HONG KONG — The economic downturn has forced retailers to reevaluate how to utilize the role of the sourcing company, resulting in suppliers being under greater pressure to inject more value into the overall packages they deliver to boost their competitiveness.
Differentiation is becoming increasingly more important and, in line with this, there will be a marked shift in production focus from what sourcing firms call OEM, or original equipment manufacturing, into ODM, or original design manufacturing.
Bruce Rockowitz, president of global sourcing giant Li & Fung Ltd., stressed the importance for sourcing companies to offer “value-added services” and explained how the company already has begun to implement in-house design teams.
Rockowitz said manufacturers will have to increase investment in technologies such as automated equipment in production lines, advanced management systems and computerized systems for research and development in order to boost overall capabilities. There also will be a greater push toward connectivity. Li & Fung has developed a wireless system that gives all those involved in the supply chain access to real time information for improved efficiency.
Christina Ong, textiles and garments division director at HSBC, believes developing product design capability is essential to survive in the supply chain in the coming years. Bundling design and merchandising services will enable sourcing companies to attain higher profit margins and customer loyalty. This also helps fend off competition as buyers become dependent on the agent for product development.
New technologies now have become inextricably linked with sustainability. Ong said consumers are more aware of environmental matters and expect retailers to provide products manufactured by compliant factories and will have to look to reforming highly polluting and resource-consuming industries such as tanning, dyeing and electroplating.
“A few large sourcing companies maintain audit teams to assess manufacturers on behalf of buyers,” Ong said. “It is believed that achieving sustainable manufacturing will soon become an essential factor for vendors. Sourcing agents who introduce noncompliant vendors will likely suffer from serious reputational impact.”
But in order to ensure sustained growth, building a global reach is the key. Rockowitz cautioned that with the appreciating Chinese currency and ongoing changes in the export environment, companies that rely on China too much could suffer.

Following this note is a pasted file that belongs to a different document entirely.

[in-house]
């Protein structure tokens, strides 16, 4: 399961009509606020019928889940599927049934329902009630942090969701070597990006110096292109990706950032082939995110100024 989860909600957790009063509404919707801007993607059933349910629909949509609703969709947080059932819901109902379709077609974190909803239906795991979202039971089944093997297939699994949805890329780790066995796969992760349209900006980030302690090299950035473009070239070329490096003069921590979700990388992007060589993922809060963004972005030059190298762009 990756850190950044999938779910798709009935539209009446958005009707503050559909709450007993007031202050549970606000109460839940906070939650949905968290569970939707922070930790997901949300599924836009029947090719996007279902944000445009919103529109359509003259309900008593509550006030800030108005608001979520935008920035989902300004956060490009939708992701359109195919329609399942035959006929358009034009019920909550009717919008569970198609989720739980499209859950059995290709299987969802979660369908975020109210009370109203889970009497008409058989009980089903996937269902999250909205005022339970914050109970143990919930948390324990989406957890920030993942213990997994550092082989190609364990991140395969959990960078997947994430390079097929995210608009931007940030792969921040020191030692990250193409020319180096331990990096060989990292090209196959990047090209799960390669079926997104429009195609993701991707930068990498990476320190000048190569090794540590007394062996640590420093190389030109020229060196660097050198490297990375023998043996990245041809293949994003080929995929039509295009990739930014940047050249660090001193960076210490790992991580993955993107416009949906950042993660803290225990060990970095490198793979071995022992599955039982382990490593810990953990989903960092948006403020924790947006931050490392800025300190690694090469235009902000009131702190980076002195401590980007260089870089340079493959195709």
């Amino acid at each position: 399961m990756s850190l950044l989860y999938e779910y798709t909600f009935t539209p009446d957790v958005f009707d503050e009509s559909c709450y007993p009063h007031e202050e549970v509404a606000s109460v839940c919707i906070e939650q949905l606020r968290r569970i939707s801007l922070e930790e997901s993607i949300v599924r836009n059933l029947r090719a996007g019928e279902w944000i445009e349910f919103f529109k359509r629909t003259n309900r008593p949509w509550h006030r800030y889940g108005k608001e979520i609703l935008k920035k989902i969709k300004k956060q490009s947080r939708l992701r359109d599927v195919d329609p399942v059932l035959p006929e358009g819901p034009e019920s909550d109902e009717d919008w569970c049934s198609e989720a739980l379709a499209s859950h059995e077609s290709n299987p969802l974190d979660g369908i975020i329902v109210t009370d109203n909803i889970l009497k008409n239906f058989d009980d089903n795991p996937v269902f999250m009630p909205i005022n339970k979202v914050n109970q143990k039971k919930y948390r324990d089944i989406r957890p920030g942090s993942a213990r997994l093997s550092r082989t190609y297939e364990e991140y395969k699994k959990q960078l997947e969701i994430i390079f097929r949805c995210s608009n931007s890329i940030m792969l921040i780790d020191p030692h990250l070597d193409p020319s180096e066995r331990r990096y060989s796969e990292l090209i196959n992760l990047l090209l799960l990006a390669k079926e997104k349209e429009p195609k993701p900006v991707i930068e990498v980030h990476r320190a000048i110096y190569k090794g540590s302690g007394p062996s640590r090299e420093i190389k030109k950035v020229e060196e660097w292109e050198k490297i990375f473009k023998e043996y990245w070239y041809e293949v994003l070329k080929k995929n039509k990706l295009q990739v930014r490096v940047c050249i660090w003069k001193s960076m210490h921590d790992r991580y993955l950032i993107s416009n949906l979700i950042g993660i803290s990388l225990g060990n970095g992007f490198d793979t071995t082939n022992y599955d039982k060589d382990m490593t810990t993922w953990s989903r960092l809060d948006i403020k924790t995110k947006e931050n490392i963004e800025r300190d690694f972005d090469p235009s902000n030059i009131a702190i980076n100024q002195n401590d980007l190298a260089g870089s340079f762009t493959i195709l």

Esquel Group, a cotton shirt manufacturer servicing clients such as Hugo Boss and Abercrombie & Fitch, has conducted a number of pre-audits to review the company’s risk exposure levels to trade actions. Vice president and chief executive officer John Cheh said Esquel Group’s vast production network covering China, Hong Kong, Vietnam, Malaysia, Sri Lanka and Mauritius allows it the flexibility to move products from one location to another in the event of any sudden export changes.
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Since the end of the quota era in 2005, production has been steadily moving away from China and into lower-cost countries such as Vietnam and Bangladesh. This is a trend that is likely to continue, although China will remain an important player in global production, he said.
Cheh feels for value and product quality, China is still unrivaled, and in order for other emerging markets to compete, much more investment needs to be made in training and production facilities.
Rockowitz also noted the untapped opportunities in western and central Chinese provinces, including Sichuan, Hubei, Jiangxi, Hunan and Henan.
“As traditional manufacturing hubs such as Guangzhou and Shenzhen are experiencing increasing labor and land costs, it makes sense to look at the space in interior China,” he said. “The problem is, there is a lack of resources and infrastructure. Development seemed to be delayed, as companies were so quick to move to newer markets such as India. But China will get there, it will just take time. In the long run, companies need to stay flexible by sourcing from multiple countries.”